In derived horizontal fragmentation, dimensional tables first undergo a primary horizontal fragmentation. Output fragments are then used to horizontally fragment the fact table into sub-tables that each refer to a primary dimensional fragment. This process is termed derivation. Primary horizontal fragmentation plays a critical role, as it heavily affects the performance of the whole fragmentation process. In the relational context, two major algorithms address this issue: predicate construction [66] and affinity-based [64] algorithms. However, these approaches suffer from an important limitation that makes them unsuitable to XML Data Warehousing. In fact, in both algorithms the number of fragments is not known in advance neither can be set as input parameter, while in XML Data Warehousing it is crucial to master this parameter, especially as distributing fragments over nodes, with , can be a critical issue in itself. In order to become convinced of this aspect, it suffices to think of the fragmentation problem in Distributed Data Warehousing environments [32]. Here, due to load-balancing and scalability issues, node number can become very large, but massive-in-size data warehouses can still represent a problematic instance to be fragmented. Therefore, the need for completely controlling the number of output fragments makes perfect sense.

Starting from these considerations, in this paper we propose the usage of K-means [54] clustering algorithm for supporting the efficient fragmentation of XML data warehouses while controlling the number of generated fragments through the parameter . The latter specific feature has immediate benefits towards efficiently supporting XML Data Warehousing in itself, as it will be clear throughout the paper. Our proposed approach is inspired from a proposal coming from the object-oriented databases domain [33]. Summarizing, our proposal consists in clustering the predicates of a reference query-workload posed to the target XML data warehouse in order to produce primary horizontal fragments from dimensional tables (XML documents, respectively), with one fragment meaningfully corresponding to one cluster of predicates. Primary fragmentation is then derived on facts. Queries based on predicates of the target query-workload are then evaluated over the corresponding fragments only, instead of the whole data warehouse, thus introducing a faster response time. The number of fragments is directly related to the number of -means-obtained clusters (it is actually equal to – Section 4.4).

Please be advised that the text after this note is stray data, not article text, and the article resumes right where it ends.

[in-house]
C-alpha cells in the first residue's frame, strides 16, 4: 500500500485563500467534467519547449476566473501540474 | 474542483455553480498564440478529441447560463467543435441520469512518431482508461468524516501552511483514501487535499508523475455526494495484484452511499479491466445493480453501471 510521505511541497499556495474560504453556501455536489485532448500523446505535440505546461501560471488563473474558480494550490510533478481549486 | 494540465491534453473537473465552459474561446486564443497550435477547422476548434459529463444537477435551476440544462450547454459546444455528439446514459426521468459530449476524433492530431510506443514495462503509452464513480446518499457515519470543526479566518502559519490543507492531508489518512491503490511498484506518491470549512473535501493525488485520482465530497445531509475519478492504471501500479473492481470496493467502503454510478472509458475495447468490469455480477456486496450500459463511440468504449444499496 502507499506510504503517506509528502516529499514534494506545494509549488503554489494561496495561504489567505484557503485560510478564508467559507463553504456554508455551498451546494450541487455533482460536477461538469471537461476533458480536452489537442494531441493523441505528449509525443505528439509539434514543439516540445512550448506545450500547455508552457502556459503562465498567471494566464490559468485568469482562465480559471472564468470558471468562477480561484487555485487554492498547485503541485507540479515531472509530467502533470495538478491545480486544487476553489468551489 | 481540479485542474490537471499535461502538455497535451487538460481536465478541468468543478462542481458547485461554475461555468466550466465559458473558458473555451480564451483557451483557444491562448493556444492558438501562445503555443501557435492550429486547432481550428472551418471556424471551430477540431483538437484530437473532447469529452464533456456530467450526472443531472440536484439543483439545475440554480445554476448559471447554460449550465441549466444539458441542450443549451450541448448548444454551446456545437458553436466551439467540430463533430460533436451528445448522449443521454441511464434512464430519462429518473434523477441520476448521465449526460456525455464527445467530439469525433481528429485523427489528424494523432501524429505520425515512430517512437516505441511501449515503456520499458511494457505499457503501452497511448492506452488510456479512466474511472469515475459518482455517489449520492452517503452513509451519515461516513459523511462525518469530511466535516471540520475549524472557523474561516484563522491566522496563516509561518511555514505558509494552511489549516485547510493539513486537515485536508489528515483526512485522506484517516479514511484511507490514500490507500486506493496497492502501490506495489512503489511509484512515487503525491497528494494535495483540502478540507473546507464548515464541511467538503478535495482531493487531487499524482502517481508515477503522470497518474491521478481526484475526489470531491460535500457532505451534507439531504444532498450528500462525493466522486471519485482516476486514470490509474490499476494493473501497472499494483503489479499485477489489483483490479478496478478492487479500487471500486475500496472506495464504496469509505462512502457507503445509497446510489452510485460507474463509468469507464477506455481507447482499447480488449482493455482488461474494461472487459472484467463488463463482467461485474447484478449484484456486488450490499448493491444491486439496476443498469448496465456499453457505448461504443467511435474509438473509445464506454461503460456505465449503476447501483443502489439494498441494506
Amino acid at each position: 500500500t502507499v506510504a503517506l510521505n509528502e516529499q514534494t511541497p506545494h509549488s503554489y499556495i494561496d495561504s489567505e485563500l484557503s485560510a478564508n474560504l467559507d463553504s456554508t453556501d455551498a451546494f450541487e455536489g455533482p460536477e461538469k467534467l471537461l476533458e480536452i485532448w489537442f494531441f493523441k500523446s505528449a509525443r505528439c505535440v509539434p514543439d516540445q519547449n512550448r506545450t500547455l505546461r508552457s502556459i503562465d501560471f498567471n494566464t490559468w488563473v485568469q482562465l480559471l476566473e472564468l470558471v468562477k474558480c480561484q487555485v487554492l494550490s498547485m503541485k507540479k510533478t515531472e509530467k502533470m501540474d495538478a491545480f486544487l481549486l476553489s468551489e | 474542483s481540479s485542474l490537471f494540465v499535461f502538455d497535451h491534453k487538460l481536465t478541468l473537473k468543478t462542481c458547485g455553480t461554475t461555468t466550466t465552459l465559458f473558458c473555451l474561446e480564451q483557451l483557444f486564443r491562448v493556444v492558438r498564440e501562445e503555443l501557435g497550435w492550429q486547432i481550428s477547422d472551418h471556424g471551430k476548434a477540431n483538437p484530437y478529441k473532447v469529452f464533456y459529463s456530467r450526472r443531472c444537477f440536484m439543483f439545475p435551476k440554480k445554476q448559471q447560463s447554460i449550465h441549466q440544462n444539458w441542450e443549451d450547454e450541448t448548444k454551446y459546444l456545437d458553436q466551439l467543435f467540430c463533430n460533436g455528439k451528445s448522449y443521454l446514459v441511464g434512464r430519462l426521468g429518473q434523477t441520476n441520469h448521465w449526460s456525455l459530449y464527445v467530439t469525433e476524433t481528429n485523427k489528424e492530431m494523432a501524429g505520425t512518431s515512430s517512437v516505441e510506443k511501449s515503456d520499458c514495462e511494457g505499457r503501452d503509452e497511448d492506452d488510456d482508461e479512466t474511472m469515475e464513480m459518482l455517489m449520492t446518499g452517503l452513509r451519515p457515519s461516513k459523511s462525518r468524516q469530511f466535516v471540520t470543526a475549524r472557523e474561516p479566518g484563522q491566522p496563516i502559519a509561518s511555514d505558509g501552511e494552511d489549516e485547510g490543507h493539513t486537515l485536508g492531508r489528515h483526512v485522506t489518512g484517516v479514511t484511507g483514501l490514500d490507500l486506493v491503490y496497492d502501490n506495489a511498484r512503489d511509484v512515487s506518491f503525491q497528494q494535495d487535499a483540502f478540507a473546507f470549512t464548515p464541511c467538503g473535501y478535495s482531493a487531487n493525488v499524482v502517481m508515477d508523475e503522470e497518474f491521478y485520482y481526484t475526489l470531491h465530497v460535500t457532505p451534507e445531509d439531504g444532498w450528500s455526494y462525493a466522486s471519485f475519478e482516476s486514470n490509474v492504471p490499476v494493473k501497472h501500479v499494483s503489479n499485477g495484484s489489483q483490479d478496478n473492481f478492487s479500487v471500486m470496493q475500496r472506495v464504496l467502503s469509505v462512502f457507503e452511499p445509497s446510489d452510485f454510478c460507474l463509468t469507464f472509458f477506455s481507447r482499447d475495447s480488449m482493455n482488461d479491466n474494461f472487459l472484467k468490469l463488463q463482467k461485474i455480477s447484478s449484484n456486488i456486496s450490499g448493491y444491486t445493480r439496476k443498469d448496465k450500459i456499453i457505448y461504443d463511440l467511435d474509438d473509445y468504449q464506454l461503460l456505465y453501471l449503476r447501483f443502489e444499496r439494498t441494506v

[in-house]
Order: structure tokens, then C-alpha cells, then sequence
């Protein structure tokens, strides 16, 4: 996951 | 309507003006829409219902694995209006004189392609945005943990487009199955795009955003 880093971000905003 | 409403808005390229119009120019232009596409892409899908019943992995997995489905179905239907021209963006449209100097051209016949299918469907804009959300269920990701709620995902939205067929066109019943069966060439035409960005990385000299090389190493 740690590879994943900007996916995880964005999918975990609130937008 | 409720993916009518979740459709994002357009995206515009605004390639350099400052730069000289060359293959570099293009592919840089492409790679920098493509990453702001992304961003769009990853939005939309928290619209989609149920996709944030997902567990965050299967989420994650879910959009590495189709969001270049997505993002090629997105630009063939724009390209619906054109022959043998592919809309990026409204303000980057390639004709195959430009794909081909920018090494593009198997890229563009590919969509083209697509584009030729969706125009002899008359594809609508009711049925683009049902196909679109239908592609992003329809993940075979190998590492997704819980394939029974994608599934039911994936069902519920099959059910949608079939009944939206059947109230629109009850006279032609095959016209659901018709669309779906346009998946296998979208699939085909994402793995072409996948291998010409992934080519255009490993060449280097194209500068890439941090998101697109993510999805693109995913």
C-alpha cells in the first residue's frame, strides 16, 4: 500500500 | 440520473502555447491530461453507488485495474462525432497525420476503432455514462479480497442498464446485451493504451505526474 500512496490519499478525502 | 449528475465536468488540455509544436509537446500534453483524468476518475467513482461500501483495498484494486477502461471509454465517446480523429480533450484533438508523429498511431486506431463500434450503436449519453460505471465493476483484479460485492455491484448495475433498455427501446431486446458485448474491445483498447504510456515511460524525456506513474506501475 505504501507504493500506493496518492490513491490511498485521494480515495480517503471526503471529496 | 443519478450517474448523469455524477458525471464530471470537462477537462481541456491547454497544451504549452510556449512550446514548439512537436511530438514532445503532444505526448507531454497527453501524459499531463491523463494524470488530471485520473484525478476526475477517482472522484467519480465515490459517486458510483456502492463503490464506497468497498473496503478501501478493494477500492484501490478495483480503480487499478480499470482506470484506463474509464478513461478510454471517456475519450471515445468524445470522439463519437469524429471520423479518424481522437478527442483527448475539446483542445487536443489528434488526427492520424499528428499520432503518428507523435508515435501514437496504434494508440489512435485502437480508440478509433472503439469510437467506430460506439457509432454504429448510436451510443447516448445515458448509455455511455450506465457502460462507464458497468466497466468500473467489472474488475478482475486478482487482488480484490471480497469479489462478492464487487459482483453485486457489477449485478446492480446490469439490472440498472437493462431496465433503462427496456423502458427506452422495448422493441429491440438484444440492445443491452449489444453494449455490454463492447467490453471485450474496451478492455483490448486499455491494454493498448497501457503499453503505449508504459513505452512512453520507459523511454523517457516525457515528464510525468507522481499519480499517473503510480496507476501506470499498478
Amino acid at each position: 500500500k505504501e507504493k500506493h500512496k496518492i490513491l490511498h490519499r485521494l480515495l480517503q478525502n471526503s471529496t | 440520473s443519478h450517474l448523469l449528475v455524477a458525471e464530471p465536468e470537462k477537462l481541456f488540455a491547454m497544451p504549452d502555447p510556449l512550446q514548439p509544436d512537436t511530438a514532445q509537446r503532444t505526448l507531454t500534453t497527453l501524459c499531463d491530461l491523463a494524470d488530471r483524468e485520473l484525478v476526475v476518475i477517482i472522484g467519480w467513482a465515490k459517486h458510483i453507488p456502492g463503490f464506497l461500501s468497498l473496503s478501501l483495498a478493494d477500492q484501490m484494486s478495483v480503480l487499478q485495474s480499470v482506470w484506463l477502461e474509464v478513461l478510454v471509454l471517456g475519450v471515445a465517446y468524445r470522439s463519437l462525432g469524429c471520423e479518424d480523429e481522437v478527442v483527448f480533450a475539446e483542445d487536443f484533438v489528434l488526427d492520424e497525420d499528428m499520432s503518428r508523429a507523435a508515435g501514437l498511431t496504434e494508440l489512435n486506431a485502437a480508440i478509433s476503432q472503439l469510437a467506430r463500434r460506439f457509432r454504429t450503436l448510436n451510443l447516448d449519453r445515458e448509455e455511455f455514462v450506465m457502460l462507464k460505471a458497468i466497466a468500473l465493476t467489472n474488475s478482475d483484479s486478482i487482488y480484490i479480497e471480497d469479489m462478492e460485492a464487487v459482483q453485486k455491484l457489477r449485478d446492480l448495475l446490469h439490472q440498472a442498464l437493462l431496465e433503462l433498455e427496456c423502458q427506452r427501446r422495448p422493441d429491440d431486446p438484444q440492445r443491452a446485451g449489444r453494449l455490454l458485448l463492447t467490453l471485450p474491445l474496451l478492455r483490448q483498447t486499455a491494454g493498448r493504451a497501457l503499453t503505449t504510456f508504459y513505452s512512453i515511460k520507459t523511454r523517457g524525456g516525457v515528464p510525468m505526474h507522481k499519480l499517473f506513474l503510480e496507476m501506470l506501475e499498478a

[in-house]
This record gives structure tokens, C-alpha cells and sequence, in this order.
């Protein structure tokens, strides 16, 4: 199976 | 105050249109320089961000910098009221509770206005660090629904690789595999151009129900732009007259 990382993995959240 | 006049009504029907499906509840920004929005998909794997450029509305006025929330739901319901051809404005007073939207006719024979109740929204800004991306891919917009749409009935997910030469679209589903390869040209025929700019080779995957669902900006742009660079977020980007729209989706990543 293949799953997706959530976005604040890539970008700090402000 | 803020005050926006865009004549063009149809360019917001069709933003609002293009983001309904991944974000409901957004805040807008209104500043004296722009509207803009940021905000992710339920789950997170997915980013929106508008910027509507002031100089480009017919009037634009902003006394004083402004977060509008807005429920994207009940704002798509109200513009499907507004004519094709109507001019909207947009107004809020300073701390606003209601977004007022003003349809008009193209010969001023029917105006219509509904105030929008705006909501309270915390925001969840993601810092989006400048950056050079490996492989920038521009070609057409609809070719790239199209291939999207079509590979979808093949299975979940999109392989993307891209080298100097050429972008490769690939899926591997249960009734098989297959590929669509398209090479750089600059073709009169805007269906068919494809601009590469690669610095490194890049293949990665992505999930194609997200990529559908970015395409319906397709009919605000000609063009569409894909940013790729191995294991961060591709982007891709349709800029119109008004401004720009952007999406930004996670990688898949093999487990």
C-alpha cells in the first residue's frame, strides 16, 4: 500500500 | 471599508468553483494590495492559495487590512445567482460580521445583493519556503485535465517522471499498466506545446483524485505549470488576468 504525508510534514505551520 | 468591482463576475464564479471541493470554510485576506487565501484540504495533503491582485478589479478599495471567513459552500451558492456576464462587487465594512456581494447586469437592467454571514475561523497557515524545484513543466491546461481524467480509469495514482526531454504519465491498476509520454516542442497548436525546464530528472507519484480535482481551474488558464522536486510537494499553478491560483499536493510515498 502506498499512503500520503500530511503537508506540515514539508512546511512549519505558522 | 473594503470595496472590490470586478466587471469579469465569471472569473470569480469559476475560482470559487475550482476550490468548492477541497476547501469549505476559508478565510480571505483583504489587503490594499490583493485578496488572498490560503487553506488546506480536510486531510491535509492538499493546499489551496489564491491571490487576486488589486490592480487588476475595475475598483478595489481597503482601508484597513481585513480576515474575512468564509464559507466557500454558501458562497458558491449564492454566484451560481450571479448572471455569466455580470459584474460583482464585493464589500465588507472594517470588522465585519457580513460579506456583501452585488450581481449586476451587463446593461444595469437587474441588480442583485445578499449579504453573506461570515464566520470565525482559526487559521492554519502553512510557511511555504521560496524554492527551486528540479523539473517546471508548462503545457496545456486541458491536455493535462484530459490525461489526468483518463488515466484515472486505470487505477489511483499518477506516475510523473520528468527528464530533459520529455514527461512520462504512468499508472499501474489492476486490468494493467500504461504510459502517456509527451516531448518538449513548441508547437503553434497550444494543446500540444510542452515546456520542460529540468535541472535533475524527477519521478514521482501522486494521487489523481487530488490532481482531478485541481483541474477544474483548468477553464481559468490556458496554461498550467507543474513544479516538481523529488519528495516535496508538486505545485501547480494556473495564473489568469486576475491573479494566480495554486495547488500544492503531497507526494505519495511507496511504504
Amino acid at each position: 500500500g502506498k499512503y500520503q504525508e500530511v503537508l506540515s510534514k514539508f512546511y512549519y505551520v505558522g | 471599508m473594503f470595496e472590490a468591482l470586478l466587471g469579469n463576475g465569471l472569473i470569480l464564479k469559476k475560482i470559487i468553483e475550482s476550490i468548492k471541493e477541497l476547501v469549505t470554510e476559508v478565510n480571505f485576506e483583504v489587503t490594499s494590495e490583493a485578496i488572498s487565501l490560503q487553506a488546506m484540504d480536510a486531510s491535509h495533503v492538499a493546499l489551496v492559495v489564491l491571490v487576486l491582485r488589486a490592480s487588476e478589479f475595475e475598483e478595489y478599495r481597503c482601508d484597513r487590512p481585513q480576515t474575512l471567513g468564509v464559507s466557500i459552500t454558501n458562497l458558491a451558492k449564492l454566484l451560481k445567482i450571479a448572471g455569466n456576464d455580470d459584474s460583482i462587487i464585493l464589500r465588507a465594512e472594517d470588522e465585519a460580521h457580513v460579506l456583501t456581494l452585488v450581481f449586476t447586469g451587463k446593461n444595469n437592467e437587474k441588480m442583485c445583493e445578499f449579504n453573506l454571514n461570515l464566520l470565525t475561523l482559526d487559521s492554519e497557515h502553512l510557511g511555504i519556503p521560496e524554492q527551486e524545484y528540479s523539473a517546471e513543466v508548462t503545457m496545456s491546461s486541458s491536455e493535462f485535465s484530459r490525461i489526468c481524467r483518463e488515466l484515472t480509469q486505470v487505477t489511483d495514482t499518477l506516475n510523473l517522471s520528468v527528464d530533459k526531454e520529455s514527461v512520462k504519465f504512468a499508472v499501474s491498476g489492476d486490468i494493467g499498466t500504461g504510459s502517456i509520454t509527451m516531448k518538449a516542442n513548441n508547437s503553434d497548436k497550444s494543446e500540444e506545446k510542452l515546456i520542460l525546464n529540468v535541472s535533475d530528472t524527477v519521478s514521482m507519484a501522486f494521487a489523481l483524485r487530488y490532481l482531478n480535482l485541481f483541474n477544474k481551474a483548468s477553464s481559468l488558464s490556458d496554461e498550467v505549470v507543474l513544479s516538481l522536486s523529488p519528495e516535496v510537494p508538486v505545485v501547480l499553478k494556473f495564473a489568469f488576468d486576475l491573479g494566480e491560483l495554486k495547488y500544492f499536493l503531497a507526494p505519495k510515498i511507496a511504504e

The remainder of this paper is organized as follows. In Section 2, we discuss state-of-the-art research in fragmentation techniques for relational data warehouses and XML databases, and also Data-Mining-based fragmentation techniques [33, 36, 42], which, briefly, propose applying Data Mining techniques in order to drive the fragmentation phase. The latter is the class of techniques where our research should be conceptually positioned. Section 3 focuses the attention on the XML data warehouse model we adopt as reference data model of our research. In Section 4, we introduce our K-means-based XML data warehouse fragmentation approach. Section 5 experimentally compares the efficiency of our proposed technique against those of classical derived horizontal fragmentation algorithms adapted to XML data warehouses, and shows its superiority in accomplishing the desired goal. Finally, Section 6 contains conclusions of our research, along with future research directions in fragmentation techniques for XML data warehouses.

2 Related Work

In this Section, we first provide a brief taxonomy of relevant fragmentation techniques, which have been originally proposed in the relational context mainly. Then, we focus the attention on three aspects that represent the conceptual/theoretical foundations of our research, i.e. relational data warehouse fragmentation techniques, XML database fragmentation techniques, and, finally, Data-Mining-based fragmentation techniques.

2.1 Taxonomy of Fragmentation Techniques

In the relational context, it is possible to identify three main fragmentation techniques: vertical fragmentation, horizontal fragmentation, and hybrid fragmentation.